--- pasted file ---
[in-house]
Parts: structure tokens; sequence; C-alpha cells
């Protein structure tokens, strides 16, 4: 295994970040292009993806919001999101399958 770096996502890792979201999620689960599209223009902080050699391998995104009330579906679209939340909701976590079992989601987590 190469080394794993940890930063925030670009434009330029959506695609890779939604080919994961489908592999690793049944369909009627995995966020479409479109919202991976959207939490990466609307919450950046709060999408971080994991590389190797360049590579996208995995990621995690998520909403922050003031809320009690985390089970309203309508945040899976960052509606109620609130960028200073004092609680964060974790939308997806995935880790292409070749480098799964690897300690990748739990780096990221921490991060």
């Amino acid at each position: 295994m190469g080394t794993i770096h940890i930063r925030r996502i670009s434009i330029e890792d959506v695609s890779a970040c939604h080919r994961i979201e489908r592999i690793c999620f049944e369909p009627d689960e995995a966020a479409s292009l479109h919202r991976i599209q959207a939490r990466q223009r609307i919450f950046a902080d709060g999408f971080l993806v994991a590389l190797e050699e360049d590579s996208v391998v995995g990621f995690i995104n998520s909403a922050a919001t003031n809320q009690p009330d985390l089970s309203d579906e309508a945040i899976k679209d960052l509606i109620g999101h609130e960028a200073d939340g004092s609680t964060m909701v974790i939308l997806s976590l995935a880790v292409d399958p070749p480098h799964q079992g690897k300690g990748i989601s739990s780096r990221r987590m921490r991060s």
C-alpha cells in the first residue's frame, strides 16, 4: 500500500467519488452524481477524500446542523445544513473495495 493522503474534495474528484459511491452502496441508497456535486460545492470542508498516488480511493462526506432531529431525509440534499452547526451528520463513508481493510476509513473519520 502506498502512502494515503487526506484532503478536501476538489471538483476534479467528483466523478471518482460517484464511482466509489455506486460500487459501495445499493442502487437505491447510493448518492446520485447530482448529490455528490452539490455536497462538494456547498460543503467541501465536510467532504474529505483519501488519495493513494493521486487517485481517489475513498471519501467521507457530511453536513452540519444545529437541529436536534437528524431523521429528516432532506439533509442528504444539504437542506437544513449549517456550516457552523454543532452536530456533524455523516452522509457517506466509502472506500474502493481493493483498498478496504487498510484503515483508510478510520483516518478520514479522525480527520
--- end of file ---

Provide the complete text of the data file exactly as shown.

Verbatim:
[in-house]
Parts: structure tokens; sequence; C-alpha cells
């Protein structure tokens, strides 16, 4: 295994970040292009993806919001999101399958 770096996502890792979201999620689960599209223009902080050699391998995104009330579906679209939340909701976590079992989601987590 190469080394794993940890930063925030670009434009330029959506695609890779939604080919994961489908592999690793049944369909009627995995966020479409479109919202991976959207939490990466609307919450950046709060999408971080994991590389190797360049590579996208995995990621995690998520909403922050003031809320009690985390089970309203309508945040899976960052509606109620609130960028200073004092609680964060974790939308997806995935880790292409070749480098799964690897300690990748739990780096990221921490991060």
């Amino acid at each position: 295994m190469g080394t794993i770096h940890i930063r925030r996502i670009s434009i330029e890792d959506v695609s890779a970040c939604h080919r994961i979201e489908r592999i690793c999620f049944e369909p009627d689960e995995a966020a479409s292009l479109h919202r991976i599209q959207a939490r990466q223009r609307i919450f950046a902080d709060g999408f971080l993806v994991a590389l190797e050699e360049d590579s996208v391998v995995g990621f995690i995104n998520s909403a922050a919001t003031n809320q009690p009330d985390l089970s309203d579906e309508a945040i899976k679209d960052l509606i109620g999101h609130e960028a200073d939340g004092s609680t964060m909701v974790i939308l997806s976590l995935a880790v292409d399958p070749p480098h799964q079992g690897k300690g990748i989601s739990s780096r990221r987590m921490r991060s």
C-alpha cells in the first residue's frame, strides 16, 4: 500500500467519488452524481477524500446542523445544513473495495 493522503474534495474528484459511491452502496441508497456535486460545492470542508498516488480511493462526506432531529431525509440534499452547526451528520463513508481493510476509513473519520 502506498502512502494515503487526506484532503478536501476538489471538483476534479467528483466523478471518482460517484464511482466509489455506486460500487459501495445499493442502487437505491447510493448518492446520485447530482448529490455528490452539490455536497462538494456547498460543503467541501465536510467532504474529505483519501488519495493513494493521486487517485481517489475513498471519501467521507457530511453536513452540519444545529437541529436536534437528524431523521429528516432532506439533509442528504444539504437542506437544513449549517456550516457552523454543532452536530456533524455523516452522509457517506466509502472506500474502493481493493483498498478496504487498510484503515483508510478510520483516518478520514479522525480527520